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Christmas lighting challenges

Posted by Teresa Hanafin  December 18, 2008 01:50 PM

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By John Tlumacki
Boston Globe Staff Photographer

This time of year is the reason why we love our cameras.

Christmas light displays are presents for our cameras, opening up the many challenges that our cameras were made for. Experimentation with lighting will always lead to better photos. I have some ideas that might help you best capture the lights of this holiday season.

I have shot lights with many types of cameras, from my professional Canon EOS 1 to a simple point-and-shoot, and have found that there is really not much that can go wrong. Almost always, I am shooting on auto-white balance. White Christmas lights are actually small tungsten bulbs that give off a yellow cast. If the camera is set for daylight color balance, the light would be an unacceptable reddish yellow hue, and difficult to print. Colored bulbs are photographed best on the auto-white balance setting to bring out their vibrant colors.

 
John Tlumacki Lights
John Tlumacki / Globe Staff

As far as setting the ISO, I try to stay as low as possible, usually ISO 200 or 400. Today’s digital cameras are much more sensitive to light, and I don’t think there is a need to set the ISO at the highest setting possible, such as ISO 1600. Some cameras have an automatic ISO setting, so you should change this if possible to a set ISO such as 400.

Most cameras work perfectly well on an automatic exposure setting, or program mode. However, some cameras in program mode do not allow you to shoot below 1/60th of a second for fear of camera shake, and this is a problem. Most Christmas lights require a slower shutter speed setting -- around 1/15th of a second or less to expose properly.

Also, make sure the automatic flash setting is set to “off”; otherwise the flash will overpower the ambiance of the lighting display without people in the photo. Using a flash works well in other situations that I will discuss later.

I prefer to set my cameras on automatic and let the camera pick the shutter speed or f-stop combination. My f-stop is set for the most light my lens will let in, which is usually f/2.8. Remember to brace your camera to take a long exposure.

One of the main problems in shooting Christmas lights with people in the photos is balancing the lighting display (such as a Christmas tree or a decorated house) with the people in the photo. If, for instance, you are taking a photo of children in front of a brightly lit Christmas tree, you almost always want to use a flash. But be careful! Too much flash will overpower the lights.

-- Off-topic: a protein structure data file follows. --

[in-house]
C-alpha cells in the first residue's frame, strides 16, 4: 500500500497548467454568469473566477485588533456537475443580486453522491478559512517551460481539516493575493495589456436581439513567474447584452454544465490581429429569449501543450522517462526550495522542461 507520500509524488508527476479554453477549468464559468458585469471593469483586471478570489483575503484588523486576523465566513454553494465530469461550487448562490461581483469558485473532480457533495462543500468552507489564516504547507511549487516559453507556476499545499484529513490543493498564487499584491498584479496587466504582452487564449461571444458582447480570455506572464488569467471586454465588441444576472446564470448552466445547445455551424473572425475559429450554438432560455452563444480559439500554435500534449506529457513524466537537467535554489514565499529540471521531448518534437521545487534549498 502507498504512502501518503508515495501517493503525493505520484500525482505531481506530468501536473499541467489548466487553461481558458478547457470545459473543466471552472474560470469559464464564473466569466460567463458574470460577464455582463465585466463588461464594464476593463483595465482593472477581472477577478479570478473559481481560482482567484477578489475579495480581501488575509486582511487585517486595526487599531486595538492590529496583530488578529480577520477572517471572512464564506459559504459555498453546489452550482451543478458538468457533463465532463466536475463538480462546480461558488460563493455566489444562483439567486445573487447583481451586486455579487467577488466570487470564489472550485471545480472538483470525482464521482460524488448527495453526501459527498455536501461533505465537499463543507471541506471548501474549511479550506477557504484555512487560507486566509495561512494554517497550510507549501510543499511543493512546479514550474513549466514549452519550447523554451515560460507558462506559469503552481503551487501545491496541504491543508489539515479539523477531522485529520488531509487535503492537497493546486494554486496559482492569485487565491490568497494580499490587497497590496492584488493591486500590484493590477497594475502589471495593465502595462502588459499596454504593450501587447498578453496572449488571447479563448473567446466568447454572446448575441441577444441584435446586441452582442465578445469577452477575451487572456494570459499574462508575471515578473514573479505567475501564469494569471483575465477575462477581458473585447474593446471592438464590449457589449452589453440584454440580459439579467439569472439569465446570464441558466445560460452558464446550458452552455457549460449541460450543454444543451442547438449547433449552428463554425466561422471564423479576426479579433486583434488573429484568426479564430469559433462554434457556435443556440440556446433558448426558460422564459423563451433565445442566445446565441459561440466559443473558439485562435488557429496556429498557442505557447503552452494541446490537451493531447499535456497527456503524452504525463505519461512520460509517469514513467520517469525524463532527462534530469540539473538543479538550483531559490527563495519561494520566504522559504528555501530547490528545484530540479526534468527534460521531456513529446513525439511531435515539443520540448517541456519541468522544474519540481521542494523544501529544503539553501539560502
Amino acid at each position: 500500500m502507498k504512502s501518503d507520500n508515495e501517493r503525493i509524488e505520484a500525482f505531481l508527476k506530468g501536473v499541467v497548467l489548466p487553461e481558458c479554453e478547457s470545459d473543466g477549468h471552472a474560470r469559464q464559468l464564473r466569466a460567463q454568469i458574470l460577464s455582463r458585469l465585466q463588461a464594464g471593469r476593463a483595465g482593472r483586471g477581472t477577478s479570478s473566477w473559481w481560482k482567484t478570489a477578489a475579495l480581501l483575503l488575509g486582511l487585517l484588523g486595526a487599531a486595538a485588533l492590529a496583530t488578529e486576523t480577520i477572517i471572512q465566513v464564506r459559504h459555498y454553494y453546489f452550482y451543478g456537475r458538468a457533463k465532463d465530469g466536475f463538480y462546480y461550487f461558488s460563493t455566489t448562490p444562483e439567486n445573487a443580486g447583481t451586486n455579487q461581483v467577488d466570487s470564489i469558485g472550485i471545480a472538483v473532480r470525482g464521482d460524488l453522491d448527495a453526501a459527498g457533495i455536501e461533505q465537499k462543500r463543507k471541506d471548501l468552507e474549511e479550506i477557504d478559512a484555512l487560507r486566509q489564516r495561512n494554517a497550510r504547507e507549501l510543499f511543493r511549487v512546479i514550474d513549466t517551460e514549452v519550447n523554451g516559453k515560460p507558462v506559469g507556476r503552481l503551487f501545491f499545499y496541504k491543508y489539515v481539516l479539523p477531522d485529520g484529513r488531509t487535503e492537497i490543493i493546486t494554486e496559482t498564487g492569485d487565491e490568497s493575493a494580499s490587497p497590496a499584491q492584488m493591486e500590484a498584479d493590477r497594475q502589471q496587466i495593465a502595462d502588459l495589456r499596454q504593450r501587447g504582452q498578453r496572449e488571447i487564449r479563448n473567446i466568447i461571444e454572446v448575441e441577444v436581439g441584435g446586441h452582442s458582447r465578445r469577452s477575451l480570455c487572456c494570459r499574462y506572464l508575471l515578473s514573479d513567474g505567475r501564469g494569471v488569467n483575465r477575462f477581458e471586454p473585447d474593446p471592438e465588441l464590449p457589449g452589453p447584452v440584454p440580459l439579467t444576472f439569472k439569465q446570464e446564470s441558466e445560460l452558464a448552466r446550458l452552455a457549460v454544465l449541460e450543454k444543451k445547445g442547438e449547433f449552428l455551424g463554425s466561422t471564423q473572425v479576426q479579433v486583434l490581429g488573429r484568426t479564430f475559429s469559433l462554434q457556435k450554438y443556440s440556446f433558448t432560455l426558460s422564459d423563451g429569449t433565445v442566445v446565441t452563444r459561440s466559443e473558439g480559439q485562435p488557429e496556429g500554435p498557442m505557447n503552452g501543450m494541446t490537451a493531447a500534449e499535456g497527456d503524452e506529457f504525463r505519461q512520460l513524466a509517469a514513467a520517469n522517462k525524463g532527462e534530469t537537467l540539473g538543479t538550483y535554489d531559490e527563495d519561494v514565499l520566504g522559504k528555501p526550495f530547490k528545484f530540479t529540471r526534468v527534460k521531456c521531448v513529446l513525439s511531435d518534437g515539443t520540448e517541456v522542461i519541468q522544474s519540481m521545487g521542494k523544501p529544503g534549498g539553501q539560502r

One way to deal with this problem is to use the camera in the automatic exposure setting so that it balances the ambient lights of the tree with the flash. Let the camera pick the exposure, and the flash will kick in with just the right amount of light. If the light from the flash is too strong, most cameras will allow you to power down the flash output. Another quick solution is to hold a small piece of white tissue over the flash to decrease the light. Try to have as many lights on inside the room that the tree is in to brighten up the tree, which, in most cases, is green and will come out dark in the photos.

And don’t have people stand directly in front of the tree because they will block all the lights. Have them stand to one side, or sit on the floor and shoot up. One idea is to stand on a chair and shoot down on the subject next to the tree.

Outside lighting displays are so simple to shoot and are the most fun because you can experiment with the camera. I like to shoot at a slow shutter speed and zoom the lens in or out during my exposure. You can do this technique also with a point-and-shoot using a long exposure. Set the camera on automatic, with the flash off, and push the zoom button in or out during the long exposure. This also will work if you can override the automatic exposure setting and set the camera’s shutter manually to a 1- or 2-second exposure. And you can see the results instantly on the back of the cameras, so try again with different settings if the photos aren’t what you want. Delete the failures.

 
John Tlumacki Tree
John Tlumacki / Globe Staff

 
John Tlumacki Wreath.jpg
John Tlumacki / Globe Staff

If your house is all lit up, try standing your subject next to a lit lamp in the yard. If you can see their face, the camera will pick it up also. Instead of just shooting wide shots, zoom the lens in to telephoto, focus on the face, and let the lights in the background go out of focus. You also can use a flash outside, if you had to, and follow the same suggestions for shooting inside the house.

Sometimes the best photos are not the whole scene, but the details such as single lights in a window display. A child’s face in a window lit by a single Christmas candle could be next year’s holiday card.

Have a tipsheet to share, or a suggestion for a topic? Send it to raw@boston.com. You can read all of the tipsheets posted to date here.

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